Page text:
Is Your Organisation Asking For Sensitive Information Via Email? You Could Be Exposing Clients To Cyber Breaches
It is found that 83 per cent of organizations have experienced data breaches from email
As cyberattacks increase, it seems hackers are always one step ahead when it comes to new vulnerabilities. But the truth is, most data breaches are due to the same old weaknesses.
It's understandable to assume that newer technologies are more likely to contain security vulnerabilities, but traditional email remains by far the number one channel for data loss, according to Egress' 2021 Data Loss Prevention Report. It's an important lesson for financial services providers looking to enhance their security, to protect both their data and their reputation.
The report found that 83 per cent of organizations have experienced data breaches from email, with the risks ranging from unauthorized access and disclosure to plain old human error. As a result, it's little surprise that 95 per cent of IT leaders believe sensitive client and corporate data is at risk of loss and unauthorised disclosure on email. Yet for many organizations, it's common practice to ask for potentially sensitive documents or information over email: from bank statements to personal documents.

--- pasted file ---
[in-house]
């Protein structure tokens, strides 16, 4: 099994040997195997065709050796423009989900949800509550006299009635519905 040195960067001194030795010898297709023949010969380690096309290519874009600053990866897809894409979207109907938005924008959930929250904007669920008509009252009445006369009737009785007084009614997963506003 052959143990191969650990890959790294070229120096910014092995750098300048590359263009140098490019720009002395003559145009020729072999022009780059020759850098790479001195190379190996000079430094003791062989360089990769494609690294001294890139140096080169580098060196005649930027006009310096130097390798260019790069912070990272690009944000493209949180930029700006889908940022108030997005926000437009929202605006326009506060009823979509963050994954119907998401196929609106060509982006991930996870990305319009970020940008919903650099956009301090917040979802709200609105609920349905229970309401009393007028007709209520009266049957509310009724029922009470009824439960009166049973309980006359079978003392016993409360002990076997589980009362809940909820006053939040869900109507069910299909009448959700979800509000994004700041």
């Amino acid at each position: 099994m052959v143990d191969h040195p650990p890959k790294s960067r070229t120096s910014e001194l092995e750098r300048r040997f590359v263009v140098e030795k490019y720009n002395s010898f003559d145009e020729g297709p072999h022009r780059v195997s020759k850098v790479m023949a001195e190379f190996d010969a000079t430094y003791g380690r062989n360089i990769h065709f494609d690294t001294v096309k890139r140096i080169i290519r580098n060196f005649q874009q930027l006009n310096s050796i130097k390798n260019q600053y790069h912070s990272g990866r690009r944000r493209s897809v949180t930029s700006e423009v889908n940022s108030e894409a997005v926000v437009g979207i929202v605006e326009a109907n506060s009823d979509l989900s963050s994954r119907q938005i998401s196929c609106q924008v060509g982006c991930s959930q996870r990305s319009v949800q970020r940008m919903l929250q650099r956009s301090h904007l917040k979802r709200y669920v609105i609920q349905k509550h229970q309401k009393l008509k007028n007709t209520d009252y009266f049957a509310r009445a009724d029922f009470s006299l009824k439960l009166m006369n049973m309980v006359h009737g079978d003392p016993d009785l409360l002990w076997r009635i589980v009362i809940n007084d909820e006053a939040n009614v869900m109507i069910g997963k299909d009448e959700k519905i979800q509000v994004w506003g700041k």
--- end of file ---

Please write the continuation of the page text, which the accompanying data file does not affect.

In 2022, there is no shortage of low-touch technology to circumnavigate this vulnerability, so realistically, for businesses, particularly those in the financial services sector, requesting data via email could unnecessarily be exposing customers to serious security breaches. Leaders within these organizations need to consider whether these vulnerabilities could also trigger compliance considerations. Not only are cybersecurity issues detrimental to customer trust, they could land companies in legal hot water.
Asking for data? APIs should be the obvious answer
Technologies such as APIs aren't new, nor are they particularly complex or expensive, which is why they're so commonly used, especially in business environments. APIs are widely recognized as offering the smartest and most secure way of sharing data, allowing key business systems to directly share and synchronise sensitive financial data programmatically. Along with offering a significant productivity boost, this eliminates the frustrating back and forth of exchanging financial information via email: a manual process that is fraught with risk of error or misharing information.
Across the globe, governments are starting to legislate to introduce programmatic data sharing, and one of the biggest potential benefits is an increased level of security.
Australia's Consumer Data Right, for example, was introduced in July 2020 to grant consumers and small businesses greater access to and control over their own financial data. It mandates that Australian data holders, beginning with the banking sector, must provide their customers with the ability to securely transfer their own data in a machine-readable format.
This introduction of Open Banking, with the ability to easily and efficiently share data, will dramatically improve users' ability to compare and switch between products and services, thus encouraging competition between service providers.